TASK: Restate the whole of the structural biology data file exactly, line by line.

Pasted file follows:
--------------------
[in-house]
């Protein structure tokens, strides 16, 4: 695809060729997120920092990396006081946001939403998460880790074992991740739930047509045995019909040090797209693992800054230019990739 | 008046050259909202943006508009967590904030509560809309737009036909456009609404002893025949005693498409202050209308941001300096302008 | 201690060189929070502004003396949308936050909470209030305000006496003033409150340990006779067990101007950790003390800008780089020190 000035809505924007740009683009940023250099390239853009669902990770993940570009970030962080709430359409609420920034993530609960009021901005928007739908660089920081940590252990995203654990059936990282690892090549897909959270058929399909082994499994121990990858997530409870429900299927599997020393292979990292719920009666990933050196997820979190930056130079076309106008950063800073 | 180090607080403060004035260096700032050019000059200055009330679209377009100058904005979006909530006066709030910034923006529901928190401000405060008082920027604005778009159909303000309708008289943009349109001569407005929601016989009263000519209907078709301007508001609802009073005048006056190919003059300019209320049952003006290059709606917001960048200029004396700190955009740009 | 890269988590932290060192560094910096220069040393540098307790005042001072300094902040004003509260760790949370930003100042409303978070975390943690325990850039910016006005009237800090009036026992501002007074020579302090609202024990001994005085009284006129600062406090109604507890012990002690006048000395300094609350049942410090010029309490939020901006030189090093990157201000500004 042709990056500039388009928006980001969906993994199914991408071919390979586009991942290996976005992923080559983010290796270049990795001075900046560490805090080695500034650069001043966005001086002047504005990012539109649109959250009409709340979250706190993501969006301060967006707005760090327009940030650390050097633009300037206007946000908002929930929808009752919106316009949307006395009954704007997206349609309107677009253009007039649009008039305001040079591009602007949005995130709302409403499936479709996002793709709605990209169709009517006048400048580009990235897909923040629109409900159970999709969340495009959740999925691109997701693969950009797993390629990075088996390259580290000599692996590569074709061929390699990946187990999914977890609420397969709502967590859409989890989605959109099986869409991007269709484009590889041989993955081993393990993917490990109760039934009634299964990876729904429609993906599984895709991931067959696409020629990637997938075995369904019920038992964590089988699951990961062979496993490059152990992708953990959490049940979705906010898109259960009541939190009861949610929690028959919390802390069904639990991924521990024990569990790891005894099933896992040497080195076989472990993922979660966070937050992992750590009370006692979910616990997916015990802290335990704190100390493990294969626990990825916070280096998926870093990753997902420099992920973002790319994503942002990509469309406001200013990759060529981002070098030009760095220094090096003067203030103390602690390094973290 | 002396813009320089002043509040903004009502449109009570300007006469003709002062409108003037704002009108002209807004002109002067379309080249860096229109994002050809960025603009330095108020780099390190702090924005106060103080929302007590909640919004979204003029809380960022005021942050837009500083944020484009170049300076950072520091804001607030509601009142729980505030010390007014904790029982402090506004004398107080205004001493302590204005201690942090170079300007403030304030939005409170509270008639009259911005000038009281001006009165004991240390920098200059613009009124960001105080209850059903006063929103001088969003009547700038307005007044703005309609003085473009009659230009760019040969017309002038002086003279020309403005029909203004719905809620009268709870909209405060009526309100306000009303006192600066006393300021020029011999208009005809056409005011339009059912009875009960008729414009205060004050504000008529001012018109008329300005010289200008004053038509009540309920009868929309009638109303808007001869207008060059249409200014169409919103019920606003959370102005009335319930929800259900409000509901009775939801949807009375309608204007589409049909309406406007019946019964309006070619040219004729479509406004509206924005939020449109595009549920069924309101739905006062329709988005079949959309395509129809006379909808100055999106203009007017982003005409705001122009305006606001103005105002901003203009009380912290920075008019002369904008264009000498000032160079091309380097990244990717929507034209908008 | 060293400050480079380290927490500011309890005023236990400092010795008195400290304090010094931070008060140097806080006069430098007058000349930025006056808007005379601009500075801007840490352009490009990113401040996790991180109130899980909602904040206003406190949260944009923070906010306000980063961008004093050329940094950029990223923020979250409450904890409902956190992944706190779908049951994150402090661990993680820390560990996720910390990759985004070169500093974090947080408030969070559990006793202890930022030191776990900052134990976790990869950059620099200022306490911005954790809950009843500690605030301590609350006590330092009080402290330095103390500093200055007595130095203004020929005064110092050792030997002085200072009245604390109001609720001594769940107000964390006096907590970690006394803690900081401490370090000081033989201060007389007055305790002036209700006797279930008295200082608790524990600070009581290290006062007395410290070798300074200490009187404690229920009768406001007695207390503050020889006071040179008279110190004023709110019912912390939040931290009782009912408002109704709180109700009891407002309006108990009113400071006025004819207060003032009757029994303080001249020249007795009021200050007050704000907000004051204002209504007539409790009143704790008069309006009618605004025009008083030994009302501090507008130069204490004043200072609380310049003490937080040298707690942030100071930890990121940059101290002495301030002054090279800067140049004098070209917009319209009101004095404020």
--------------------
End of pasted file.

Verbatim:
[in-house]
């Protein structure tokens, strides 16, 4: 695809060729997120920092990396006081946001939403998460880790074992991740739930047509045995019909040090797209693992800054230019990739 | 008046050259909202943006508009967590904030509560809309737009036909456009609404002893025949005693498409202050209308941001300096302008 | 201690060189929070502004003396949308936050909470209030305000006496003033409150340990006779067990101007950790003390800008780089020190 000035809505924007740009683009940023250099390239853009669902990770993940570009970030962080709430359409609420920034993530609960009021901005928007739908660089920081940590252990995203654990059936990282690892090549897909959270058929399909082994499994121990990858997530409870429900299927599997020393292979990292719920009666990933050196997820979190930056130079076309106008950063800073 | 180090607080403060004035260096700032050019000059200055009330679209377009100058904005979006909530006066709030910034923006529901928190401000405060008082920027604005778009159909303000309708008289943009349109001569407005929601016989009263000519209907078709301007508001609802009073005048006056190919003059300019209320049952003006290059709606917001960048200029004396700190955009740009 | 890269988590932290060192560094910096220069040393540098307790005042001072300094902040004003509260760790949370930003100042409303978070975390943690325990850039910016006005009237800090009036026992501002007074020579302090609202024990001994005085009284006129600062406090109604507890012990002690006048000395300094609350049942410090010029309490939020901006030189090093990157201000500004 042709990056500039388009928006980001969906993994199914991408071919390979586009991942290996976005992923080559983010290796270049990795001075900046560490805090080695500034650069001043966005001086002047504005990012539109649109959250009409709340979250706190993501969006301060967006707005760090327009940030650390050097633009300037206007946000908002929930929808009752919106316009949307006395009954704007997206349609309107677009253009007039649009008039305001040079591009602007949005995130709302409403499936479709996002793709709605990209169709009517006048400048580009990235897909923040629109409900159970999709969340495009959740999925691109997701693969950009797993390629990075088996390259580290000599692996590569074709061929390699990946187990999914977890609420397969709502967590859409989890989605959109099986869409991007269709484009590889041989993955081993393990993917490990109760039934009634299964990876729904429609993906599984895709991931067959696409020629990637997938075995369904019920038992964590089988699951990961062979496993490059152990992708953990959490049940979705906010898109259960009541939190009861949610929690028959919390802390069904639990991924521990024990569990790891005894099933896992040497080195076989472990993922979660966070937050992992750590009370006692979910616990997916015990802290335990704190100390493990294969626990990825916070280096998926870093990753997902420099992920973002790319994503942002990509469309406001200013990759060529981002070098030009760095220094090096003067203030103390602690390094973290 | 002396813009320089002043509040903004009502449109009570300007006469003709002062409108003037704002009108002209807004002109002067379309080249860096229109994002050809960025603009330095108020780099390190702090924005106060103080929302007590909640919004979204003029809380960022005021942050837009500083944020484009170049300076950072520091804001607030509601009142729980505030010390007014904790029982402090506004004398107080205004001493302590204005201690942090170079300007403030304030939005409170509270008639009259911005000038009281001006009165004991240390920098200059613009009124960001105080209850059903006063929103001088969003009547700038307005007044703005309609003085473009009659230009760019040969017309002038002086003279020309403005029909203004719905809620009268709870909209405060009526309100306000009303006192600066006393300021020029011999208009005809056409005011339009059912009875009960008729414009205060004050504000008529001012018109008329300005010289200008004053038509009540309920009868929309009638109303808007001869207008060059249409200014169409919103019920606003959370102005009335319930929800259900409000509901009775939801949807009375309608204007589409049909309406406007019946019964309006070619040219004729479509406004509206924005939020449109595009549920069924309101739905006062329709988005079949959309395509129809006379909808100055999106203009007017982003005409705001122009305006606001103005105002901003203009009380912290920075008019002369904008264009000498000032160079091309380097990244990717929507034209908008 | 060293400050480079380290927490500011309890005023236990400092010795008195400290304090010094931070008060140097806080006069430098007058000349930025006056808007005379601009500075801007840490352009490009990113401040996790991180109130899980909602904040206003406190949260944009923070906010306000980063961008004093050329940094950029990223923020979250409450904890409902956190992944706190779908049951994150402090661990993680820390560990996720910390990759985004070169500093974090947080408030969070559990006793202890930022030191776990900052134990976790990869950059620099200022306490911005954790809950009843500690605030301590609350006590330092009080402290330095103390500093200055007595130095203004020929005064110092050792030997002085200072009245604390109001609720001594769940107000964390006096907590970690006394803690900081401490370090000081033989201060007389007055305790002036209700006797279930008295200082608790524990600070009581290290006062007395410290070798300074200490009187404690229920009768406001007695207390503050020889006071040179008279110190004023709110019912912390939040931290009782009912408002109704709180109700009891407002309006108990009113400071006025004819207060003032009757029994303080001249020249007795009021200050007050704000907000004051204002209504007539409790009143704790008069309006009618605004025009008083030994009302501090507008130069204490004043200072609380310049003490937080040298707690942030100071930890990121940059101290002495301030002054090279800067140049004098070209917009319209009101004095404020």